Cora BlissTaylor was written up in Who's Who, she was a very famous person. Genevieve
She alwayswore a hat, beautiful hats. She started the interurban and I was so proud ofher. She was a lot of fun. I enjoyed her.
My daughters, Angle and Jenny,took art lessons from Mrs. Taylor for a few summers. They have many happymemories of these special times.
Mrs. Taylor in her big, flower-trimmed hat, was alwayssmiling and encouraging the students in her art class. Patience was needed andshe had it in
abundance. She never seemed to lose her "cool." The class wasunstructured, the students working at their own level and pace.
Children metfor lessons on summer mornings in the backyard of the
Sometimes shewould take them on a walk around town to paint the sights of Saugatuck. Shealways had treats at the end of class and the children looked forward to that.
An artexhibition of work by the children was held at the end of summer. A clotheslineexhibit displayed the paintings and the children could invite their family andfriends. Mrs.
She seemed togenuinely enjoy the kids. She told them stories about places she had visitedand what life was life when she was young. She instilled in them an interestand desire to travel. They thought she was very "worldly." -- GingerCoffey
Albert H. Krehbiel was a slim and spry man.He had a sharp chin with a goatee and iron gray hair over which he usually worea hat.
There were three in my family who took lessons, me, my sister and mymother who was about 60 at the time. He would say, "Here
We would go down to his studio by the waterfront at 9 a.m. and usuallypaint indoors in the morning, when it was still cold or if it was raining. Wedid a lot of interiors at the fisherman's shack and the carpentry shop near thestudio.
Then we would go home for lunch and paint scenes around town in theafternoon. This was back when there weren't many cars and we had to walk andcarry all of our painting equipment up the hill to the Congregational Church,or anywhere else we had selected to paint. He was always impressed with howstraight my mother stood, even when she was loaded down with her paint boxes.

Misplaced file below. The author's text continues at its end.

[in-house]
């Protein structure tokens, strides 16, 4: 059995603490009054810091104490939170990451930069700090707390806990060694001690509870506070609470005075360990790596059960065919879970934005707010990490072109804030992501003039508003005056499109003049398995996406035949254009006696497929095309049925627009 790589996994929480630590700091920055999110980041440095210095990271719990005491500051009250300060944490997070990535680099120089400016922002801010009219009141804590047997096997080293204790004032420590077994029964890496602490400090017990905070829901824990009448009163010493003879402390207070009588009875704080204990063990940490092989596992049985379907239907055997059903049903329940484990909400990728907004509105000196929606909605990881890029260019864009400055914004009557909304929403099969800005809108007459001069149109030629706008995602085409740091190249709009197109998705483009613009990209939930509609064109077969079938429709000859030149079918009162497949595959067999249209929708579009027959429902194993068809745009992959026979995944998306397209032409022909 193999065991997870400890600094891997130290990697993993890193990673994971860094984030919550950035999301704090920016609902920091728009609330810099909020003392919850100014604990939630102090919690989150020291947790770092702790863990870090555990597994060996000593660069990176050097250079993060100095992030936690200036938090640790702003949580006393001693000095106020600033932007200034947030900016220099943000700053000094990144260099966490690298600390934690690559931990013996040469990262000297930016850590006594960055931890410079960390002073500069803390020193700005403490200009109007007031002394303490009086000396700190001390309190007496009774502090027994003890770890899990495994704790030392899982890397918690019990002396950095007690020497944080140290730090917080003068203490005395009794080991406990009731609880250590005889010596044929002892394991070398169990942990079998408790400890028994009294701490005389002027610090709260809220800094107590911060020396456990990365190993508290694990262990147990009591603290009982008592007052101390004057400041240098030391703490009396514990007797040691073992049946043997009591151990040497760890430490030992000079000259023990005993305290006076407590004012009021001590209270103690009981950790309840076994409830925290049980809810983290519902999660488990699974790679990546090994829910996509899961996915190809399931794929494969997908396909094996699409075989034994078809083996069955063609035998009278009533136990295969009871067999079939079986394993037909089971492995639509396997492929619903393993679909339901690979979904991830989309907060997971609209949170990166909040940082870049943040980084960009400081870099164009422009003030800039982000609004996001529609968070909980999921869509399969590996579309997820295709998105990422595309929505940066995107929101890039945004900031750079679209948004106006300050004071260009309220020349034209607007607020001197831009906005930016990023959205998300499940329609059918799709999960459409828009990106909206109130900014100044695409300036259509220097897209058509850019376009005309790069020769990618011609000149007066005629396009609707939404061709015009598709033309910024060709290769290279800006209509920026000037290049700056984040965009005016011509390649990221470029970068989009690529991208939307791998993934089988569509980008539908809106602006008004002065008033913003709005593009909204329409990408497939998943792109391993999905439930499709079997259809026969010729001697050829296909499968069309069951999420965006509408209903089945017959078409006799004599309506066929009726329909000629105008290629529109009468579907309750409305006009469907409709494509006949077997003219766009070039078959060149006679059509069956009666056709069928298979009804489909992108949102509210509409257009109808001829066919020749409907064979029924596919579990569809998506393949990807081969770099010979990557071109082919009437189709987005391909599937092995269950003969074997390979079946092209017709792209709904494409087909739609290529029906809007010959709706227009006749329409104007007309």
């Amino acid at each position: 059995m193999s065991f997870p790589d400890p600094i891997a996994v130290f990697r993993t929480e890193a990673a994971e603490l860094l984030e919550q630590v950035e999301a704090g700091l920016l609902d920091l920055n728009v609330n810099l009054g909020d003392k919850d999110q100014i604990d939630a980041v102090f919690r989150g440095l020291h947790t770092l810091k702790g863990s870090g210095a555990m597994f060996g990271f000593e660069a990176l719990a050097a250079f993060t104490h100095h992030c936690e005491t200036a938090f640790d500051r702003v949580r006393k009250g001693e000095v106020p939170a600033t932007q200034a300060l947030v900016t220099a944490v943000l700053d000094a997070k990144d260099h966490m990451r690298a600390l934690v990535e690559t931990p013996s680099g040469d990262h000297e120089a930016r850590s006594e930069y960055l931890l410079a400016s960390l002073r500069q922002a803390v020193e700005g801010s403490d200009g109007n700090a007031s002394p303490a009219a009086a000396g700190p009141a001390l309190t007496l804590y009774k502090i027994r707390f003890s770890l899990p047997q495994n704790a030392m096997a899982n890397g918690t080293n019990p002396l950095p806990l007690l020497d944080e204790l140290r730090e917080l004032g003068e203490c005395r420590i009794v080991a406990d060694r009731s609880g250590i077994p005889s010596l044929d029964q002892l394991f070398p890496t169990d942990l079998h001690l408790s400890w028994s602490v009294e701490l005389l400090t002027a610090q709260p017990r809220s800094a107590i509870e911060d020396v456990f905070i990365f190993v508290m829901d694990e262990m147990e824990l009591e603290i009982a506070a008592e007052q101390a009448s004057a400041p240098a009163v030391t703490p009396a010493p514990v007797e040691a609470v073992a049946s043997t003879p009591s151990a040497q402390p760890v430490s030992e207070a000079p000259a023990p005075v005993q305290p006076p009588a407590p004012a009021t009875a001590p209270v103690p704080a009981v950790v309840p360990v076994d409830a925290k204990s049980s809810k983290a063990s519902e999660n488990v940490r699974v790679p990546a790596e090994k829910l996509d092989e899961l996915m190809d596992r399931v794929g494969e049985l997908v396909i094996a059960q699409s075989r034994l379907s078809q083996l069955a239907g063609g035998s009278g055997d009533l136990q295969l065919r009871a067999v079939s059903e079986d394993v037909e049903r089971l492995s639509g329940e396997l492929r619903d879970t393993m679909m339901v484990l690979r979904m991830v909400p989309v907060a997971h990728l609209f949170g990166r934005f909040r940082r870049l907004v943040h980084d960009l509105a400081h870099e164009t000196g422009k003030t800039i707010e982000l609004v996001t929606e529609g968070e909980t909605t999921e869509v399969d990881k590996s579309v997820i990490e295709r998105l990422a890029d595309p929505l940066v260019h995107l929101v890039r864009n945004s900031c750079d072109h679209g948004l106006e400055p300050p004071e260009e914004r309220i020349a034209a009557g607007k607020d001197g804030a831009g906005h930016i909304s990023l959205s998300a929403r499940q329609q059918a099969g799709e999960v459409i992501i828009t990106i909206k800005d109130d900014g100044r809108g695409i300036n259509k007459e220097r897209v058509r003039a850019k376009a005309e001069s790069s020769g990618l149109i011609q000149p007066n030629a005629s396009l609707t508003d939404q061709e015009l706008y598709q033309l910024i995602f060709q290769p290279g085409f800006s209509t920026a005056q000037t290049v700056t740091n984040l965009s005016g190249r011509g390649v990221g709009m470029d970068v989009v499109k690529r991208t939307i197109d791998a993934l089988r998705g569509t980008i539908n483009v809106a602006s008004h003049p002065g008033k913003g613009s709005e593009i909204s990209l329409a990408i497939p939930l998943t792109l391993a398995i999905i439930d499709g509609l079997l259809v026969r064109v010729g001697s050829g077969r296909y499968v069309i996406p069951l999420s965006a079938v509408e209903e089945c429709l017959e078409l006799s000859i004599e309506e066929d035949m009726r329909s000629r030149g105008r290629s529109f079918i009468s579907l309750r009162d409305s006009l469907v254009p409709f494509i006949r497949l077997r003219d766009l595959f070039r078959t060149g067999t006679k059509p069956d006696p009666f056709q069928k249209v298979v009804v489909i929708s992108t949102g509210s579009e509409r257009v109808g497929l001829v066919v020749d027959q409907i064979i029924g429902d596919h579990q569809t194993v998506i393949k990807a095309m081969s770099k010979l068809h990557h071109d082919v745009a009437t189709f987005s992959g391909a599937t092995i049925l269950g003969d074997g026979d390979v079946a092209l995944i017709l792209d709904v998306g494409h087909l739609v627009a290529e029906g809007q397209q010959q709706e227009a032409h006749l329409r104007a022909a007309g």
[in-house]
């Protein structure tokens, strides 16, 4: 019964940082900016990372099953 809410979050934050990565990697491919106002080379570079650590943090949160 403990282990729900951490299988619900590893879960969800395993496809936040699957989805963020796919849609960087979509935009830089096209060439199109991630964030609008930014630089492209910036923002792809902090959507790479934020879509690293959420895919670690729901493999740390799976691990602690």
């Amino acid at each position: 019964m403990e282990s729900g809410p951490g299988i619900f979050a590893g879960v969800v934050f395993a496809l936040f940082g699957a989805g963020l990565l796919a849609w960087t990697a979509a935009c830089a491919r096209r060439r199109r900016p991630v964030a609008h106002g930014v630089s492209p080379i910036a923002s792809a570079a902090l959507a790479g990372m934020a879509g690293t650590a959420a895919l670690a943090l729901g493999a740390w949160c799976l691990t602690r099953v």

He would say,"There's no bend in her back at all," even though she was past 60.
She usually signed her paintings "E. Z. Miller" using herinitials, and he kidded her about that because mother was a tee-
He helped his students as they were painting and would occasionally usea brush on a student's painting to make a point, or sometimes draw a suggestionon the border. I didn't like him to touch my painting so I would say,"Just tell me, Albert."
Mr. Krehbiel always made a point of puttingwarm colors in the ground. He was great for color and the ground did usuallylook warm, especially against the green of the leaves and the trees.
The lessonswere held in a frame building, dark red in color, that was torn down to makeroom for the Ship 'n Shore motel-boatel. It had a dutchdoor, unusual for this area. You could talk through the upper half and leavethe bottom closed.
We didn'tpaint much as a class in the studio. We would have sketching sessions andfigure drawing, and talk about ideas and theories. In the afternoons we wouldgo out on location and do our own individual paintings.
He used totell us that an artist needed to look at what they wanted to paint and make areal plan in their head before beginning to paint. He said, "You shouldstudy what you want to do for an hour, then do it in10 minutes." Study it first, so that you really knew the scene and thenyou could paint the essence of it.
The time wasall work, not a tedious kind of work, but very intense and interesting as welearned to transfer what we could see to the canvas. It was a very stimulatingtime.